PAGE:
Update #3 ·
Mz

Proper Management and What You Can Do About It

I was recently asked if mustangs are dying too young from disease or starvation on the range….
[To follow the conversation thread on facebook, click this link to go directly to Mustang Meg-
https://www.facebook.com/photo.php?fbid=10151761440818956&set=a.10151667698818956.1073741831.226517823955&type=1&theater ]

No. Rarely do I see concern, especially on this HMA. As far as overgrazing, I have seen the horses favor an area and appear to overgraze that spot, but an incredible moment happens (how they communicate this, I am still trying to find out) when somehow the bands come together into a giant herd and the whole herd (of many bands) moves itself to other grazing areas. And on it goes.

When reviewing the herd areas of the ten western states, through countless photographers of mustang conditions in all seasons, also no- No cause of concern typically and overall. But also not surprising are seasonal 'trying times' of the year/seasons for all wild horses across the west- harsher times for survival- but harsh seasons which they have endured since horses first appeared in north American- Such times like the heat of summer drought, as well as the biting frigid harsh winters- however the intensity of these seasons are no different than they have been across the ages, and I shake my head when I read the drama created surrounding the ranges and our horses and justification attempts at mismanagement. Many of us may have come across either innocent and well-meaning ignorance or self-serving propaganda- for whatever reason. But I'm not interested in them and their motives. I'm only interested in finding ways to best manage these horses (and burros) as naturally as possible on limited herd areas/resources, in this displaced multi-use government model.

Overall, the mustangs manage themselves very well, fertility levels naturally do wax and wane with availability of resources, as well as predation in a specific area. However, I'm a realist, and I do know that of the 179 herd management areas left across our ten western states, that each herd area has only X-amount of acres set aside for the horses to roam. And with only X-amount of acres.... as unpopular as this may initially sound- management unfortunately is necessary, BUT not the old school way, that system is broken and no longer working. It doesn't work because of the multiple levels of cruelty; or for the natural order of wild horses- band and herd structures/dynamics, which have intricately changed and evolved where reigning stallions have worked so hard to achieve and defend; nor does it work for taxpayer pocket books. Something's got to give.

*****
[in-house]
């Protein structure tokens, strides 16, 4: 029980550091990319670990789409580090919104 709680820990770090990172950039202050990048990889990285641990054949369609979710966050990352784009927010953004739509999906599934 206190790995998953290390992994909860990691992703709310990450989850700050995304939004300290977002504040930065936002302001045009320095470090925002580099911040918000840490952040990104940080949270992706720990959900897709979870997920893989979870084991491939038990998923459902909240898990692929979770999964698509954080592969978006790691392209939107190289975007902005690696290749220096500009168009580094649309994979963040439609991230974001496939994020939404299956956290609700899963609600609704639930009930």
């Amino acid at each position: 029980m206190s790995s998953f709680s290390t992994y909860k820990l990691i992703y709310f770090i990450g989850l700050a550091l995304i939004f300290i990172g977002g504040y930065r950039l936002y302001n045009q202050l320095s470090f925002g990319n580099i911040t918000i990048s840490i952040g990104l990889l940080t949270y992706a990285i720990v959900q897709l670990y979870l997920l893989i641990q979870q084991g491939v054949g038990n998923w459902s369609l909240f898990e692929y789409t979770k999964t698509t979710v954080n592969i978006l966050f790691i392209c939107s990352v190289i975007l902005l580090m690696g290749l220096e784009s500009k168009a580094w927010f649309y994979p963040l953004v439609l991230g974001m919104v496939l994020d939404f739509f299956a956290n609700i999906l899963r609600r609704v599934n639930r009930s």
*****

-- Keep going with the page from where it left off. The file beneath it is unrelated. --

So... The best way, in my opinion, is through 'on the range management' rather than capture and stockpile horses in Fed holding (last count 5 months ago via BLM 50,717, costing taxpayers $450 a head annually). 'On the range management'- the best tool.. least invasive, least dangerous, least costly, but most effective is fertility control, PZP. PZP-22 (Dr. Jay F. Kirkpatrick and colleagues) has been researched for over 20 years w/minimal negative effects, especially considering all the other alternatives and management tools on the table. A government agency would have to go in there every 2-3 years and inject a percentage of mares. I stress reversible (temporary), because that is the best for genetic diversity- and ultimately viability to assure our wild herds across the west will continue to thrive... managed as naturally as is possible while keeping populations in check, but assuring long range that all genetics are represented at one time or another on a given range- maintaining those important bands as nature decides, not BillyBobs with other interests in DC, intent on managing them as livestock, ‘selecting’ for the wild ones, rather than what nature herself decides best for survival, and stockpiling the rest.
Proper management starts from the top, but our leaders need to understand how to best keep our herds healthy, and it’s our job to teach them the art of proper range management- public lands set aside to be “primarily” managed for wild horses and burros first- there are hundreds of thousands of other public lands best utilized in the “multi-use” model. And it’s their job to respect and respond to the will of the people. Time to exercise that will.

To be their voice…

Contact your Senators and Representatives calling the switchboard at 202-224-3121

Also:

•The Honorable [name]
House Office Building
Washington DC 20515
www.House.gov
Contact your Senators:

•The Honorable [name]
US Senate
Washington DC 20510
www.Senate.gov

President Obama
The White House
1600 Pennsylvania Avenue NW
Washington DC, 20500

Please include e-mail address for responses

Comments 202-456-1111
Switchboard 202-456-1414
Fax:202-456-2461

Secretary Sally Jewell
Department of the Interior
1849 C Street, N.W.
Washington DC 20240

Phone: 202-208-3100
Fax: 202-208-6956

E-Mail: feedback@ios.doi.gov

To follow the conversation thread on facebook, click this link to go directly to Mustang Meg-
https://www.facebook.com/photo.php?fbid=10151761440818956&set=a.10151667698818956.1073741831.226517823955&type=1&theater

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